If there was previously any doubt about whether CEOs should and could play a critical role in tackling major societal challenges – from climate change to social injustice – this has been firmly dispelled by COVID-19 and the racial equality movement that sprung to life in the US and around the world following the death of George Floyd. But for Verizon’s Hans Vestberg, a prominent role for CEOs in addressing societal challenges is not something new – it is second nature and intrinsic to the company’s overall strategy.
“When I have opinions about societal challenges, it’s when it’s part of my strategy,” he explains. “Many of the challenges we have on earth will not be solved in the same way we have done in the Western world, or in the urban areas, with brick and mortar. We need to use mobility, broadband and cloud. I think what we're seeing in this pandemic of course, is that mobility and broadband and cloud has made it possible for us to continue to be connected to our business, to our work, to our friends, or to study.”
Hans Vestberg follows up his statements with actions. He mentioned that early in the pandemic, Verizon increased their capital expenditure in their network by almost a US$1 billion dollars, “The second week, when the pandemic hit the US, we increased our investment in the network,” he says. “We thought it was the right time. We didn't know how the network will be used. So we wanted to be prepared and we wanted to accelerate the investment in technology at that time, because we're a responsible company, we could invest in that time, and we thought it was good for the country and for our customers."
This commitment for change flows through to the issues of inclusion and diversity, “I was always an extremely strong advocate for diversity and inclusion. I’ve lived and worked on four continents, and I’ve learned that if you have seven people like me in the room, it’s just going to be a disaster. Diversity and inclusion is one of our leadership philosophies and part of our credo as a company, and so talking about it comes very naturally for us.”
Hans Vestberg, who was visibly emotional in a video announcement to his staff where he announced Verizon was committing $10 million to organizations that are dedicated to racial equality and social justice, believes that a strong stance is a moral imperative if you find something simply unacceptable. “We knew racial injustice was something we needed to talk about because we’re not going to accept it,” he says. “We’re really building diversity right here: our customer base is diverse and our company is diverse.”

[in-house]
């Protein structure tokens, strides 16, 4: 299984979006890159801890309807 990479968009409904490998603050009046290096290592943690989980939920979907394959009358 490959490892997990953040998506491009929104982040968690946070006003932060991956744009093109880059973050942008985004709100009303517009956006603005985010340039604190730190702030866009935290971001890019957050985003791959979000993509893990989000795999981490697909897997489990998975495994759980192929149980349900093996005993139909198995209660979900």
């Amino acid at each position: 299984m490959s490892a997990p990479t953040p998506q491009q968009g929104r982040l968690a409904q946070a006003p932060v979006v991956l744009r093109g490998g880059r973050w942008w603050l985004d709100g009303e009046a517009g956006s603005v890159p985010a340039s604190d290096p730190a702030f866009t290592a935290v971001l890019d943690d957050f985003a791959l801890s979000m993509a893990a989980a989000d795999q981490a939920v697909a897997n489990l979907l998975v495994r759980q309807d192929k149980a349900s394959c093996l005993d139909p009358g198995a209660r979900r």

But while Hans Vestberg is proud of the company’s stance on social injustice, he also recognizes that May’s tragic events also required companies and society to raise their game even further on racial equality. “What we learned in that moment is that the bar just went up 10 feet,” he says. “Whatever we have done before doesn’t really matter: the bar is so much higher, given the racial injustice and all the anger and fear that we saw. So we felt we could take a look and see what more we could do. And, while we have done a lot of things, we need to do even more still so that all our stakeholders – customers, employees and shareholders – understand that we care about this issue. They need to understand that we care about these societal issues because we’re determined to be a better company.”
This commitment to diversity also extends to Hans Vestberg’s own leadership philosophy as a CEO. “For me, developing leadership starts in self-assessment,” he explains. “I self-assess myself based on what I’m really strong at and what I’m less accomplished at. That is also the basis for recruiting leaders into Verizon. I need to find people very different from me that therefore complement me. I’m always looking for a diverse team that brings different strengths so that we have better decision-making and a better way of executing our strategy.”